FRIDAY, Oct. 24, 2008 (HealthDay News) -- A molecule called CCR10 plays an important role in a mother's ability to pass along immunity to intestinal infections to her baby through breast-feeding, according to a U.S. study involving mice.
The team from Brigham Young, Harvard and Stanford universities found that normal lactating mice had hundreds of thousands of antibody-producing cells in their mammary glands, while mice without CCR10 had 70 times fewer such cells. The absence of CCR10 was the reason for that deficiency.
The study was published in the Nov. 1 issue of The Journal of Immunology.
"Everybody hears that breast-feeding is good for the baby," study author Eric Wilson, an assistant professor of microbiology at Brigham Young, said in a university news release. "But why is it good? One of the reasons is that mothers' milk carries protective antibodies which shield the newborn from infection, and this study demonstrates the molecular mechanisms used by the mother's body to get these antibody-producing cells where they need to be."
Learning more about CCR10 may prove valuable in future efforts to help mothers better protect their babies.
"This [study] tells us that this molecule is extremely important, so if we want to design a vaccine for the mother so she could effectively pass protective antibodies to the child, it would be absolutely essential to induce high levels of CCR10," Wilson said.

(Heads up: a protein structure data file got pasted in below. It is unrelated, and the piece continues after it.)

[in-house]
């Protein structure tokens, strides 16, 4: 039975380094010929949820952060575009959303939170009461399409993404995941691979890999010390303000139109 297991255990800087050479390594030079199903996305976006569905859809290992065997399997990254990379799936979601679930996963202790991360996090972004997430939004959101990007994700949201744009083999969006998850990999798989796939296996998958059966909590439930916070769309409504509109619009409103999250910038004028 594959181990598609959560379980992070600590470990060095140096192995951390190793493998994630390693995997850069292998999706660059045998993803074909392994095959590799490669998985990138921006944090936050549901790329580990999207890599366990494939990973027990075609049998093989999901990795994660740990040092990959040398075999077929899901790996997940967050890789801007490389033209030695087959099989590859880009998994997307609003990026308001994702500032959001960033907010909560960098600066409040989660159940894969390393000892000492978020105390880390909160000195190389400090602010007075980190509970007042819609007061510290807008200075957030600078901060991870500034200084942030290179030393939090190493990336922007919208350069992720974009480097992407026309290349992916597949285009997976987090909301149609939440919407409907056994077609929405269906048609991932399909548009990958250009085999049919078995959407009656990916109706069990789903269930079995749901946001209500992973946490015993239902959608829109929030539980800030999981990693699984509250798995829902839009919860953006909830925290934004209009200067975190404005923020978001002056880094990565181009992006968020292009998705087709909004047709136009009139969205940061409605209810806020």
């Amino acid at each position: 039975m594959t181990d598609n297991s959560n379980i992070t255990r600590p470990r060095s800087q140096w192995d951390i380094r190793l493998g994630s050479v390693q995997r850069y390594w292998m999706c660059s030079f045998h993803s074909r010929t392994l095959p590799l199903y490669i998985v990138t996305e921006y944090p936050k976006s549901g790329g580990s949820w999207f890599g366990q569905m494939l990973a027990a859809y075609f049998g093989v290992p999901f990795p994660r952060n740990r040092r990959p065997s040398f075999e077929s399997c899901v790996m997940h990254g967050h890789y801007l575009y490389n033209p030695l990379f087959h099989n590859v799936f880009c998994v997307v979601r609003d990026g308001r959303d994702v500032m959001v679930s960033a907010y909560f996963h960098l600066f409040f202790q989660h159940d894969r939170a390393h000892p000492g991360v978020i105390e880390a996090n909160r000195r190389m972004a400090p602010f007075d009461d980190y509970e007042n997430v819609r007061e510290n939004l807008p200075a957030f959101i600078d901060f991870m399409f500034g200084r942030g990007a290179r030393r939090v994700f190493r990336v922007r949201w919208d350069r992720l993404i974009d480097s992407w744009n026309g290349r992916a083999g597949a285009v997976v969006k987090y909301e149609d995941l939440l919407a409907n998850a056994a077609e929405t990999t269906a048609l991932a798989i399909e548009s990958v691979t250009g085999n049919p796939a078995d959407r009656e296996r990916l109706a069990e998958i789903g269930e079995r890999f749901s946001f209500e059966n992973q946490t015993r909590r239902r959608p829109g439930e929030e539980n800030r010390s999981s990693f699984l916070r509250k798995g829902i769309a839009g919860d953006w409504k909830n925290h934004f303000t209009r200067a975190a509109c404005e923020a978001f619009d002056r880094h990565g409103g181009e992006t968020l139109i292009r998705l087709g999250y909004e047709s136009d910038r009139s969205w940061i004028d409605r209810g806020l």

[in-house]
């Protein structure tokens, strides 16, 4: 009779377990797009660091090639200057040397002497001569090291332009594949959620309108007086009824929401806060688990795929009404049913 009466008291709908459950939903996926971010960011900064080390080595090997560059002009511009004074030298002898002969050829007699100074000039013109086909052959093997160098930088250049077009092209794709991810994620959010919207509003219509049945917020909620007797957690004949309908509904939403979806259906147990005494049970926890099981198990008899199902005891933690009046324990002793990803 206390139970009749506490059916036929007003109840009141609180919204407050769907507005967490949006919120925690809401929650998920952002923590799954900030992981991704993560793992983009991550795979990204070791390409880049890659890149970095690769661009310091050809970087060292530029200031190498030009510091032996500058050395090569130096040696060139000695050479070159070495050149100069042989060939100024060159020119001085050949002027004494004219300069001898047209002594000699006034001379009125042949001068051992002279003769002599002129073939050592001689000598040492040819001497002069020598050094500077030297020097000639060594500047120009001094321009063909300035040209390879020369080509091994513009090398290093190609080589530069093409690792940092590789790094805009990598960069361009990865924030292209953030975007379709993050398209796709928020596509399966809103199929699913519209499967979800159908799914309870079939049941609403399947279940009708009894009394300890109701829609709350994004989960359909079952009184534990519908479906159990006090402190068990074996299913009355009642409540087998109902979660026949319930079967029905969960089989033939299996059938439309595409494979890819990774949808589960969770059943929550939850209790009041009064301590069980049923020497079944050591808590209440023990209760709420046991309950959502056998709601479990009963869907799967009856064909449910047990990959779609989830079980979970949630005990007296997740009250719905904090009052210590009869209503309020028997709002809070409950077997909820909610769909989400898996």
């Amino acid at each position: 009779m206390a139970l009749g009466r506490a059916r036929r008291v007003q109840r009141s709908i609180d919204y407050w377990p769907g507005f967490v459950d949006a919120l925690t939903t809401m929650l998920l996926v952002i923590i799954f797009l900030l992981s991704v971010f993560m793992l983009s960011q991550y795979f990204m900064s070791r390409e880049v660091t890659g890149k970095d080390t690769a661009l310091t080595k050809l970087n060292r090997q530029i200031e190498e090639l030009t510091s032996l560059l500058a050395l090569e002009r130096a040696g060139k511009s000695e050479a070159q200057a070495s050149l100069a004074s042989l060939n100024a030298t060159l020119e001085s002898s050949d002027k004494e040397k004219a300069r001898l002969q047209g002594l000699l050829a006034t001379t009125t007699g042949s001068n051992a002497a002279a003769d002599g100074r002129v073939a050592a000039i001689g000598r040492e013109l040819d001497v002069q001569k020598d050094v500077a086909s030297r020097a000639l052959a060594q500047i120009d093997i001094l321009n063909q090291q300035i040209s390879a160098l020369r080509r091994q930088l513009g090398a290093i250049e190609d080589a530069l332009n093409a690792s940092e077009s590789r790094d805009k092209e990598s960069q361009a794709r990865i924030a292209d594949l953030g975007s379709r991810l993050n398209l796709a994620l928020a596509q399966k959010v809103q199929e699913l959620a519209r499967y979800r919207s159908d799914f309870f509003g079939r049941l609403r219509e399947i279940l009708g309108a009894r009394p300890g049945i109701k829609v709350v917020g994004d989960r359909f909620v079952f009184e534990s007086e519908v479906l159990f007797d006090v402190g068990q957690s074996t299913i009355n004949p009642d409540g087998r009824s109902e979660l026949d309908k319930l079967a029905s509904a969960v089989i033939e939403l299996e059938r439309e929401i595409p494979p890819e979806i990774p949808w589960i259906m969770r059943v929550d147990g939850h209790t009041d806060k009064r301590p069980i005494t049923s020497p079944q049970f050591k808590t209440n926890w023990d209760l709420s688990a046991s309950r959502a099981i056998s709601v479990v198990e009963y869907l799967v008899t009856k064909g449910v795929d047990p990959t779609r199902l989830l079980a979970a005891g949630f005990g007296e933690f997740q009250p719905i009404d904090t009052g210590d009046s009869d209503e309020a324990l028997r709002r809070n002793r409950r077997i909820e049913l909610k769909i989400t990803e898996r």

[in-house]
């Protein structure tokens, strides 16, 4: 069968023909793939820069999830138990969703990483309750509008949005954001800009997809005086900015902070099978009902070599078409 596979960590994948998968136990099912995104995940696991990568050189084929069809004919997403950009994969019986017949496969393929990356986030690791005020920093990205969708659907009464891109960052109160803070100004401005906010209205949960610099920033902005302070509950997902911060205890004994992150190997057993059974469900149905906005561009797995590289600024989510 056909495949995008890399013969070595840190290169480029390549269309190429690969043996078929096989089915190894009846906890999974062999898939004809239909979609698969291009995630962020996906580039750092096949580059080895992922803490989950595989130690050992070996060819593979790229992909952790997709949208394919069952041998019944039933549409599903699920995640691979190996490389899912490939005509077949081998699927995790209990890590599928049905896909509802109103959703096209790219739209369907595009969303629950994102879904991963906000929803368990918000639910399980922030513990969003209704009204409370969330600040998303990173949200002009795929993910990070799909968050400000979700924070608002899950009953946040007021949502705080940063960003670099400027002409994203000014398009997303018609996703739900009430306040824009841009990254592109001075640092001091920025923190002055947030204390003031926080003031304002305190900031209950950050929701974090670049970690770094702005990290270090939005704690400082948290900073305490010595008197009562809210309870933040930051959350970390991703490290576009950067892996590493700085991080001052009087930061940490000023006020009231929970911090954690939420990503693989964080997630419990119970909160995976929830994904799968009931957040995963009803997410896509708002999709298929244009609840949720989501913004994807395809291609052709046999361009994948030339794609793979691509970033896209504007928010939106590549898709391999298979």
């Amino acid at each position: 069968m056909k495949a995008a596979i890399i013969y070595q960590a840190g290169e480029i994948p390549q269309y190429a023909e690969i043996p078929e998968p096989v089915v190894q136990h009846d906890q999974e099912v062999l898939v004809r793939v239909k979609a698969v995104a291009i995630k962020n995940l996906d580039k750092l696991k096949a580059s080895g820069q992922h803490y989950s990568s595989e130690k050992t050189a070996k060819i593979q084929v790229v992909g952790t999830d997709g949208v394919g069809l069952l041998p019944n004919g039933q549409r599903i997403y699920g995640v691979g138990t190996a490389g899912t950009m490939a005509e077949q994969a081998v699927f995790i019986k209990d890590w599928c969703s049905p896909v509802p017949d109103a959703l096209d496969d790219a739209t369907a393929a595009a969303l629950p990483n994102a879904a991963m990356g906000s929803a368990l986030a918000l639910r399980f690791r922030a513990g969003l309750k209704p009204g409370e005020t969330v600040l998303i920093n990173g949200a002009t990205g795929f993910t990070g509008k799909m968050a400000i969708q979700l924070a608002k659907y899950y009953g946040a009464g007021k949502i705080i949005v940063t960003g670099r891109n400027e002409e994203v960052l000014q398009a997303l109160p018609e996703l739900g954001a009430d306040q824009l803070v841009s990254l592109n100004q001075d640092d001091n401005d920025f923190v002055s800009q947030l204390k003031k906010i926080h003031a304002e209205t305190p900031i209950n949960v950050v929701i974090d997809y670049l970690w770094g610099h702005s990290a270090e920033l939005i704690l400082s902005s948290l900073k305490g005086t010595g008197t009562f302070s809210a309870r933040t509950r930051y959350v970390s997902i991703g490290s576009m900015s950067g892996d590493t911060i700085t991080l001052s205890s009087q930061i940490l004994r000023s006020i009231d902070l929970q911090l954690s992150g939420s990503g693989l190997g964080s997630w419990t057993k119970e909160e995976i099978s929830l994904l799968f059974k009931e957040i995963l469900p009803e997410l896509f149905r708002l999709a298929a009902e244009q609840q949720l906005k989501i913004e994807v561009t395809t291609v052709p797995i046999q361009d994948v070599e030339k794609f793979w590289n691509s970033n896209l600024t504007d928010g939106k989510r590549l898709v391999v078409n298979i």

"The molecular basis for this redistribution [of the mother's antibody-producing cells] has not been well-characterized, but Dr. Wilson's work has begun to crack that code and define the molecules responsible for this cellular redistribution and passive immunity," Daniel Campbell, a researcher at the Benaroya Research Institute in Seattle, a nonprofit organization that specializes in the immune system, said in the news release.
"It is important work that fundamentally enhances our understanding of how immunity is provided to the [baby] via the milk. Dr. Wilson's study will certainly form the basis for many other studies aimed at uncovering how the immune system is organized, particularly at mucosal surfaces."
The National Women's Health Information Center has more about the benefits of breast-feeding.